Food and water are not always readily available and the Camel has a great coping mechanism for this as well , being able to last sometimes for months on end without water. They do this by converting the fat stored in their two large humps into water when resources are scarce. It also helps that they can feed on dry and sometimes thorny plants that most herbivores avoid as well as drink salt water when fresh food and water are hard to find.

The Bactrian Camels demise is entirely down to human interference. The main reasons for their endangerment being: Habitat loss due to industrial development, and increasing human population forcing the mixing of wild populations and domestic herds. While they are masters of survival in their harsh habitats the battle against humans and extinction is proving one battle they may not win unless conservation efforts see a huge turn around in the future.

For more information on the conservation of the wonderful Bactrian Camel check out :

http://www.wildcamels.com/

http://www.edgeofexistence.org/mammals/species_info.php?id=8

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“Rats with wings”

“Vermin”

“Dirty”

Just some of the words I have heard people use to label feral pigeons. Well it is time to set the record straight. The chances of you or anyone catching something from a pigeon are extremely rare; you should be more worried about your pet dog or cat as they are a much higher risk. Is your pet a vermin? I didn’t think so. Give the poor guys a break they have lived along side humans throughout history and in the case of the Passenger Pigeon, they have already watched as humans killed of an entire species of Pigeon. The Pigeon has served as a messenger, food, entertainment and even a religious symbol in our history so in my opinion they deserve a lot more recognition then just a common pest.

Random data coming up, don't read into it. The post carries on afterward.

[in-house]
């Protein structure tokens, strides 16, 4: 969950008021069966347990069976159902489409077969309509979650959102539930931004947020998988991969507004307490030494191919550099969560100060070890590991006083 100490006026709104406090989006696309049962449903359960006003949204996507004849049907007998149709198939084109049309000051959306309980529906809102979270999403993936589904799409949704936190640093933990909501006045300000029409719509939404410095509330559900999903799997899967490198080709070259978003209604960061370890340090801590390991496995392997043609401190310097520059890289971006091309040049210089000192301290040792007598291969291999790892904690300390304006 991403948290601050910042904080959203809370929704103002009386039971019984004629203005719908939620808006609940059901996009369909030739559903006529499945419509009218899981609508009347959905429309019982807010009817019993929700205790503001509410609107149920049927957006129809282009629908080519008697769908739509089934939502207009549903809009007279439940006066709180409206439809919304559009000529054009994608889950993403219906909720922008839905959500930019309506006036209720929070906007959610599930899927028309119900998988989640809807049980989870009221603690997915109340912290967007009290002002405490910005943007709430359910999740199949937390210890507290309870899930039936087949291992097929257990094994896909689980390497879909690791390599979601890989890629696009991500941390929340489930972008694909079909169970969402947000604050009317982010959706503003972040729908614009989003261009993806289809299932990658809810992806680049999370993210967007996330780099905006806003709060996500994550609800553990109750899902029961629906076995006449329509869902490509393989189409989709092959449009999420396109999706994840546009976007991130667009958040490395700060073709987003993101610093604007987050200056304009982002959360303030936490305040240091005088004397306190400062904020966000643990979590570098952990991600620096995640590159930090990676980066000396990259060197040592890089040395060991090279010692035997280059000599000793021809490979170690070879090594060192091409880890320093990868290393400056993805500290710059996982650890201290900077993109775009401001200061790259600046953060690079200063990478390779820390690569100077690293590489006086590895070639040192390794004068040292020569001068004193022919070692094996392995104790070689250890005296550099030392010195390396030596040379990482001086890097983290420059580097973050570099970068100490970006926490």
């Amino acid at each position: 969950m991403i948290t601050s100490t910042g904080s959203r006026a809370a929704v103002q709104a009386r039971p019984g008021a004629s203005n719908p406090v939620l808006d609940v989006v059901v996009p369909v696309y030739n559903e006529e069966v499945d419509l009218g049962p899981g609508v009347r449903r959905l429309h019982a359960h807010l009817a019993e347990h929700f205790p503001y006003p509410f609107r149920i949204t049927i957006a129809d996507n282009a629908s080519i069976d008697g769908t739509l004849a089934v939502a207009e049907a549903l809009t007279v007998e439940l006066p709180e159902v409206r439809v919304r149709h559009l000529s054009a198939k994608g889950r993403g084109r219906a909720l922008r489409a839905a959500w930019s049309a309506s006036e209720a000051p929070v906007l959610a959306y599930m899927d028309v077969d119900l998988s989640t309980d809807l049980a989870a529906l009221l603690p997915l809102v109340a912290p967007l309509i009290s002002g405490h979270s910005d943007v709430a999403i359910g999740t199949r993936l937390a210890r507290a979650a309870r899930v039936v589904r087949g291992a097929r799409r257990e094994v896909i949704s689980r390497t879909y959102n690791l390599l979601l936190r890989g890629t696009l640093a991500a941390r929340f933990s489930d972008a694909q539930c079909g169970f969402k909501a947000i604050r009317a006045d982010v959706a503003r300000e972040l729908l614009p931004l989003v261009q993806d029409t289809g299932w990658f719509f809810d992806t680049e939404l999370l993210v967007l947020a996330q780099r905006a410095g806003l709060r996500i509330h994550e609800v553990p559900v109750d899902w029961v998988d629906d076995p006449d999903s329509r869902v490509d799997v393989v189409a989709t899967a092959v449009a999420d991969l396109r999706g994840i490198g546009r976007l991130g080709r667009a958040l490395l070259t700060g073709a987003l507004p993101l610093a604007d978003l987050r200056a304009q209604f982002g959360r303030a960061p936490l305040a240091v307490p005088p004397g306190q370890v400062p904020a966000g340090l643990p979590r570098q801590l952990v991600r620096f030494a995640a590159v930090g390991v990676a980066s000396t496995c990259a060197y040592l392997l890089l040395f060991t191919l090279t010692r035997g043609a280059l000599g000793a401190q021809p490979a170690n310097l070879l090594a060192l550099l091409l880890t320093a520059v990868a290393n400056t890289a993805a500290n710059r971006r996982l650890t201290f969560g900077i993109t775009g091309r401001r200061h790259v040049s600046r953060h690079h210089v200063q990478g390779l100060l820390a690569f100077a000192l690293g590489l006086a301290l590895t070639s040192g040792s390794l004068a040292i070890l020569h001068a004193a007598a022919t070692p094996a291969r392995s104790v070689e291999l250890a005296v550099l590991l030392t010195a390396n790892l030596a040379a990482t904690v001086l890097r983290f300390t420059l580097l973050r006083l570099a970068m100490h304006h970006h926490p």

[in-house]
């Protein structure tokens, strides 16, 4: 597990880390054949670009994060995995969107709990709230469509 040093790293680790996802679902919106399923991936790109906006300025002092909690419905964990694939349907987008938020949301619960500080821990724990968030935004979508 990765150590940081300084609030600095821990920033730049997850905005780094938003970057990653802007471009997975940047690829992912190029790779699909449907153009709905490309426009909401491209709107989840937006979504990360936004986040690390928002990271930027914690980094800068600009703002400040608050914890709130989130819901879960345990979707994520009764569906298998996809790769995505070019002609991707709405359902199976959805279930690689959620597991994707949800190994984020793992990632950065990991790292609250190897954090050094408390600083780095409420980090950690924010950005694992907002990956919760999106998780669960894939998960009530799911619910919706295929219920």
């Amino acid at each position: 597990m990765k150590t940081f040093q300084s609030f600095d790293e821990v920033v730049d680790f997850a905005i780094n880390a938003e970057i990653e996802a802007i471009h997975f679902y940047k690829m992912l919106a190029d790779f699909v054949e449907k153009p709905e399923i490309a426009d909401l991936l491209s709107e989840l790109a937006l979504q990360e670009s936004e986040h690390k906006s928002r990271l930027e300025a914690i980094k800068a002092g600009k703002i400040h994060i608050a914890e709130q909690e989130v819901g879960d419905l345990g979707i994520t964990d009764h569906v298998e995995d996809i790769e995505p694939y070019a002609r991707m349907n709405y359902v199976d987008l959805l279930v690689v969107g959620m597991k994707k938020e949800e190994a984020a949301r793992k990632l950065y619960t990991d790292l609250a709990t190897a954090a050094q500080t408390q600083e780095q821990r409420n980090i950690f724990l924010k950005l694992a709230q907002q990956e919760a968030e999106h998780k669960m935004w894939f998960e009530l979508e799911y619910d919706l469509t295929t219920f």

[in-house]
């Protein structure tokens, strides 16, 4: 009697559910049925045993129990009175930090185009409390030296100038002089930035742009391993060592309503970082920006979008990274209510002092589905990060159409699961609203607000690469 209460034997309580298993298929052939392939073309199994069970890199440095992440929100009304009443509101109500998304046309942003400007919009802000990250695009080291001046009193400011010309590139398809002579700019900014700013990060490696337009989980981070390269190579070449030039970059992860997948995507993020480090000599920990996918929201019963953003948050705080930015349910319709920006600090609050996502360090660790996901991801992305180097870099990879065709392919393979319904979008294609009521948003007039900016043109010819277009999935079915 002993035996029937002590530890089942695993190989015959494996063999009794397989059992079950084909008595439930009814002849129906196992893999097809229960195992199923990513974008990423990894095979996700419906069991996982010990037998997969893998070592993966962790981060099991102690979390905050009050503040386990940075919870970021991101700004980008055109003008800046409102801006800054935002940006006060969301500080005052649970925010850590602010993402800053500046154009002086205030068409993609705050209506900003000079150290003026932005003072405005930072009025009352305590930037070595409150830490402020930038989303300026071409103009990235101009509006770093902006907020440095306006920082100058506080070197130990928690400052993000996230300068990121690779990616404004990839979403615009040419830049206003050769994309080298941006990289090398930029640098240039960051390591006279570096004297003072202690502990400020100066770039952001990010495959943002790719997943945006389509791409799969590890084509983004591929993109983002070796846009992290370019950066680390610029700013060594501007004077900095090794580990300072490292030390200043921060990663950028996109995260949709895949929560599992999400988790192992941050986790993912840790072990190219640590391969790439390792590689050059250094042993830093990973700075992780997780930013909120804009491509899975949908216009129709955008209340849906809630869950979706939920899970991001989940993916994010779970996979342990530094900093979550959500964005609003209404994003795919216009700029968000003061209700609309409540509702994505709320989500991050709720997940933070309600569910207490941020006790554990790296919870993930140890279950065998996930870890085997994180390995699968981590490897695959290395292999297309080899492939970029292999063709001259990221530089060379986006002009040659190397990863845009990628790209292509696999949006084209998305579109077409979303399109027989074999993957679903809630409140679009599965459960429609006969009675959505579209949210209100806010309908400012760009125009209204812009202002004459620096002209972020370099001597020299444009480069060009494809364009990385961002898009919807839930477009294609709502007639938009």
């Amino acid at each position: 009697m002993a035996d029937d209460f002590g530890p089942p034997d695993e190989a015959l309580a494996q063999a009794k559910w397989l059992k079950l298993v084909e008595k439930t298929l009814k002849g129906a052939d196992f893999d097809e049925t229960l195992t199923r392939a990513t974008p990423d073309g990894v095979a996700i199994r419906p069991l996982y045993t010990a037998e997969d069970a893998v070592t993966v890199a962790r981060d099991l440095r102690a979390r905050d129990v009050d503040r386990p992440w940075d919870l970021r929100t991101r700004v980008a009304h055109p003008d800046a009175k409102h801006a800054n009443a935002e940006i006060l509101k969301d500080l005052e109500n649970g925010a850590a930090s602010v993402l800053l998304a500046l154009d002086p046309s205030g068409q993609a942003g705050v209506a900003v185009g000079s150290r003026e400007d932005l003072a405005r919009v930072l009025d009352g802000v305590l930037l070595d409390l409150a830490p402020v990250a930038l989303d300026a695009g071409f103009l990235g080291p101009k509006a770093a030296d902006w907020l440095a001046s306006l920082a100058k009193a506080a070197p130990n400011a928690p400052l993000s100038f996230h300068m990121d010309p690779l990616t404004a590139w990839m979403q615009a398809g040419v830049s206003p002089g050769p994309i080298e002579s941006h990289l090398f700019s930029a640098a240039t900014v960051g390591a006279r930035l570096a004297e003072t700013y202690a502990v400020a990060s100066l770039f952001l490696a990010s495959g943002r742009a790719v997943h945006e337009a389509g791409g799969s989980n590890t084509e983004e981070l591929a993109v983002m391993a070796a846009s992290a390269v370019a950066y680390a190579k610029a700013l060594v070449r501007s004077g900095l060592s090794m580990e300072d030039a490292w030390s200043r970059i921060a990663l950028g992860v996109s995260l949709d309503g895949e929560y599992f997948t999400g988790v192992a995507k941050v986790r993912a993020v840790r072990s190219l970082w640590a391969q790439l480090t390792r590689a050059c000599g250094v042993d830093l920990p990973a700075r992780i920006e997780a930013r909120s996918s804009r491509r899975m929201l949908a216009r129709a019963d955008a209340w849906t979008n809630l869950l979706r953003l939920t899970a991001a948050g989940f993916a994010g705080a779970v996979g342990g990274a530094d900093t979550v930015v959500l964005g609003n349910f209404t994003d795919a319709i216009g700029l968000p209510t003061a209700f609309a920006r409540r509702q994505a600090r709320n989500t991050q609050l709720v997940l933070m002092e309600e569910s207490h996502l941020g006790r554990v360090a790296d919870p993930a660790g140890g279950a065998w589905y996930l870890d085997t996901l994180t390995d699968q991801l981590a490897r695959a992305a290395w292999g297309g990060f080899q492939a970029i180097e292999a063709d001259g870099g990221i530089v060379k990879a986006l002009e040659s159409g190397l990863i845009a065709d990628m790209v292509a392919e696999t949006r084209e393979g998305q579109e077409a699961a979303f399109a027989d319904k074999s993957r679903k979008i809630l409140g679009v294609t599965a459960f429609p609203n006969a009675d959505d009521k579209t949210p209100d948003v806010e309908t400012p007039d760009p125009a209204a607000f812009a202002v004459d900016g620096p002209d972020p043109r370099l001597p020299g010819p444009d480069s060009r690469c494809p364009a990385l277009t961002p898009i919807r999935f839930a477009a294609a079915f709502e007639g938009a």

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Large flock of Pigeons in the Dam Square Amsterdam (Authors Own)

Ok so they manage to get their poop all over your car, or all over the buildings where they roost, but even Pigeon poop has come in useful in the past as a highly valued fertilizer. Nowadays Pigeon breeders are still known to collect all that left over excrement and throw it on their gardens. Some people would argue that this is extremely harmful however this is often and exaggeration. Most animal faeces can carry a number of zoonotic diseases and health risks and there are always preventative measures to take. The same care is required of any caged bird when it comes to their droppings as is required of Pigeons. When dealing with large quantities wear a face mask and gloves in a well ventilated area.

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A thirsty Pigeon

As you may already have gathered, I love Pigeons. There have been countless behavioural studies carried out on Pigeons to help discover the secret to their amazing ability to navigate over long distances and while this skill alone is pretty impressive, it does not stop there. Did you know that it has been argued that Pigeons also possess “self recognition”? As humans we take that for granted, however in none human animals it is not a common observation. The method scientists use to explore this trait in animals is called “The Mirror Test” and only a few have been recorded to have passed including Bonobos, Chimpanzees, Bottle nosed Dolphins and Elephants. While Pigeons are still on the “questionable” list it is an incredible mark on their intelligence to be considered alongside Magpies who also succeed during studies.

To conclude:

  1. A Pigeon is very unlikely to succeed in killing you.
  2. You are more likely to catch something cuddling your beloved pet then you are from a Pigeon.
  3. We are just as guilty of overpopulation then they are.
  4. They are super smart and useful in a communications blackout.
  5. Pigeons are just awesome :)